Skyscrapers in Shanghai. In five years, the number of skyscrapers in China will exceed 800. (Photo/Xinihua)
A recent report evaluating Chinese cities’ competitiveness based on their number of skyscrapers has warned of the risks of over-investment in high-rise buildings in China, which is already home to nearly half of the world’s 10 tallest buildings.
The report, released in Shanghai on Dec. 28 by Motian City, a research institute focusing on skyscrapers, ranked Hong Kong, Shanghai and Shenzhen as the three most competitive cities in China.
The report adopts the US standard of defining skyscrapers as buildings higher than 152 meters, with Hong Kong topping the list with 58 such buildings, while Shanghai and Shenzhen have 51 and 46 skyscrapers, respectively.
China is home to four of the world’s 10 tallest buildings — the third-tallest in Shanghai, the fourth in Hong Kong, the seventh in Nanjing and the ninth in Guangzhou.
The abundance of skyscrapers has led to questions over whether the country’s economy can support these super-tall buildings, which are expected to exceed 800 in number within five years. The 200 skyscrapers currently under construction in China are equal to the number of existing skyscrapers in the United States, according to the Motian City report.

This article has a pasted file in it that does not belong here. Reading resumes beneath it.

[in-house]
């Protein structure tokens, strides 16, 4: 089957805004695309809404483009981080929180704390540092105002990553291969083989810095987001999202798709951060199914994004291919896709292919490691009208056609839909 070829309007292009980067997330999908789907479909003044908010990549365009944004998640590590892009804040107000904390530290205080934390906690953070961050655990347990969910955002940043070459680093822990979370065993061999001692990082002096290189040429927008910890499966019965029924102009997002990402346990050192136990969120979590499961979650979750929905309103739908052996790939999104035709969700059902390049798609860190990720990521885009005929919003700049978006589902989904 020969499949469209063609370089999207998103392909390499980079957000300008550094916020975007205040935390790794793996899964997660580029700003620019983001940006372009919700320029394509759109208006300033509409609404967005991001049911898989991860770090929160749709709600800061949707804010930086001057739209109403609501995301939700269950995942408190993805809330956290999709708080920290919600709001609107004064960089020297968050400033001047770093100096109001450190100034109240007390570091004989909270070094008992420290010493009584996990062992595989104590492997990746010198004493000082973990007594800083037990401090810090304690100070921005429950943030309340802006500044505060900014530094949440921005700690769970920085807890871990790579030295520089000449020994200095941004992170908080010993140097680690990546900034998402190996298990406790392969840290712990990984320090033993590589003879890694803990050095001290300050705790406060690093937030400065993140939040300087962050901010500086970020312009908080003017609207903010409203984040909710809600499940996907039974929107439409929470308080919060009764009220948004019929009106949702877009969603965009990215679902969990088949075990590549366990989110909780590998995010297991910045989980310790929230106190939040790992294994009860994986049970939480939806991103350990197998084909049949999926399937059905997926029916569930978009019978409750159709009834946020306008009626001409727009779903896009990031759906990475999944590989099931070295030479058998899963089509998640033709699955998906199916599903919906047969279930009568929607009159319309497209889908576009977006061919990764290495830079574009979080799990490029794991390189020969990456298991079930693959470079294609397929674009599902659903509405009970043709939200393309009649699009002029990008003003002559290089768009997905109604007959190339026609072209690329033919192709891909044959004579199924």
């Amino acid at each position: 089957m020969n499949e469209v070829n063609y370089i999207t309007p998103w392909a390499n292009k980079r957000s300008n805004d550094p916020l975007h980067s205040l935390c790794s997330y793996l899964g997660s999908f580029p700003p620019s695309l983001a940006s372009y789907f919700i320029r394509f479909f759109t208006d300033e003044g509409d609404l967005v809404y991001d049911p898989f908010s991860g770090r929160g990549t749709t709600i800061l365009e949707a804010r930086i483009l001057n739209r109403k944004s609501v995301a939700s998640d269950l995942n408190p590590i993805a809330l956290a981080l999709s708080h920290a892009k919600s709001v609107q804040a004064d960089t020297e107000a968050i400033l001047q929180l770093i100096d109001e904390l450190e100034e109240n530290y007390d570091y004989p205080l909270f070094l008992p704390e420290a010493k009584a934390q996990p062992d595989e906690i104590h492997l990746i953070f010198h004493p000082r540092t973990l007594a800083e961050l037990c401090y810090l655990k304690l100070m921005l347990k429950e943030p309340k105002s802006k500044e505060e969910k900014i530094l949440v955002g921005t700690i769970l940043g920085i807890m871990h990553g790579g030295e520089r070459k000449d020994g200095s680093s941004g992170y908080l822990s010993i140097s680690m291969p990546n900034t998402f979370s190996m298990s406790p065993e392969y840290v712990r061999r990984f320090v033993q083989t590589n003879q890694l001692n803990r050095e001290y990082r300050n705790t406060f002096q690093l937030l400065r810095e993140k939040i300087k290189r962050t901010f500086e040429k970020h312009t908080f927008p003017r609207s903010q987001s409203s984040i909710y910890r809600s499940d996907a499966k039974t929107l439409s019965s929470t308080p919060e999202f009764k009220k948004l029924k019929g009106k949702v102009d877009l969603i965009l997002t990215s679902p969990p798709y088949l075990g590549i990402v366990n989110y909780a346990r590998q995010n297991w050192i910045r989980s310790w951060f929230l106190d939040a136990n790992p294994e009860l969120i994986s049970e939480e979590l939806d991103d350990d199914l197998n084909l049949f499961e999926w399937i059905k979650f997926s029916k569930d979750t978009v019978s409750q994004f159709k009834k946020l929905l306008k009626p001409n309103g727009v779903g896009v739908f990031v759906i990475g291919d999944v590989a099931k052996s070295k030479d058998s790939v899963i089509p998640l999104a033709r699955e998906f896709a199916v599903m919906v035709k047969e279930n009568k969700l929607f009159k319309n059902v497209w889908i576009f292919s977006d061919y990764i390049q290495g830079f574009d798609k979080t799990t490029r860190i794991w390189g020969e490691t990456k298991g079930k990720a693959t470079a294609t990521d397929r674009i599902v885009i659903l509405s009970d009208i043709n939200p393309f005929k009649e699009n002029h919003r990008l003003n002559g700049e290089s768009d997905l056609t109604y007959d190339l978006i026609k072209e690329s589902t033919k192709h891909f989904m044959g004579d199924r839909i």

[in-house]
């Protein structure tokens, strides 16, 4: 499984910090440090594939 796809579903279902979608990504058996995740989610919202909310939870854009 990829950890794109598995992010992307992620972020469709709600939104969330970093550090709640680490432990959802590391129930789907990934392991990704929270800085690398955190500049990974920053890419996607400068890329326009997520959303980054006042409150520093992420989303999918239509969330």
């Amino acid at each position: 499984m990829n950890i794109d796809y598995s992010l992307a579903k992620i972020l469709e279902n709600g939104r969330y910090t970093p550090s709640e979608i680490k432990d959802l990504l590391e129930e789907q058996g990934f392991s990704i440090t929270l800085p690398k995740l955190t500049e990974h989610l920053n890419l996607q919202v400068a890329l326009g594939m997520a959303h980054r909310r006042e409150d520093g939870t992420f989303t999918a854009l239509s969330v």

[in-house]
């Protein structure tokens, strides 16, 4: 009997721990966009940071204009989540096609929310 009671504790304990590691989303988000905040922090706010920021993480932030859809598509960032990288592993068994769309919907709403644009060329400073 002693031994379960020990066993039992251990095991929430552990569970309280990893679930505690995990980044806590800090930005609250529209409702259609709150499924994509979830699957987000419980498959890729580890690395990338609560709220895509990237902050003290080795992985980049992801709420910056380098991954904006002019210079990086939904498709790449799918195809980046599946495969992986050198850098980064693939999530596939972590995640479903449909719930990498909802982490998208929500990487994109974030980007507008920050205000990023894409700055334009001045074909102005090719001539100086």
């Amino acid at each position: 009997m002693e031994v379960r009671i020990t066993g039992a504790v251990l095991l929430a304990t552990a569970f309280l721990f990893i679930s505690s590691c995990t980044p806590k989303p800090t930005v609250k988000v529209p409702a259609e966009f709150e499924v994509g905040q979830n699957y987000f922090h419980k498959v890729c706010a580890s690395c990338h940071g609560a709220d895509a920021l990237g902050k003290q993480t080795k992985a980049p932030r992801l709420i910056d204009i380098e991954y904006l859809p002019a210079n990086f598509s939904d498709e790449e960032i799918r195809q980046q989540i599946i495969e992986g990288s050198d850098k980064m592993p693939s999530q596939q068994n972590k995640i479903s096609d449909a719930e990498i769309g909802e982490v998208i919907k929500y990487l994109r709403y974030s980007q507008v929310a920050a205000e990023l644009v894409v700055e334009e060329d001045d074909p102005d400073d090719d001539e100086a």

Concerns arise from the fact that 25 of the 50 tallest skyscrapers in China were built by property developers, while that figure is only 16 in the US.
This difference indicates that Chinese skyscrapers face greater pressure to attract tenants compared to their American counterparts, which are typically constructed for corporate headquarters, the report said.
Several Chinese cities, such as Haikou, Kunming, Nanning and Dongguan, have plans to build skyscrapers despite it being unlikely that they will be able to support them, the report noted.
The port city of Fangchenggang in Guangxi plans to build a 528-meter skyscraper, higher than the country’s tallest building, even though its population is less than 1 million. Seventeen skyscrapers have been planned in Guiyang, the provincial capital of Guizhou, whose gross domestic product only recently surpassed 100 billion yuan (US$15.81 billion).
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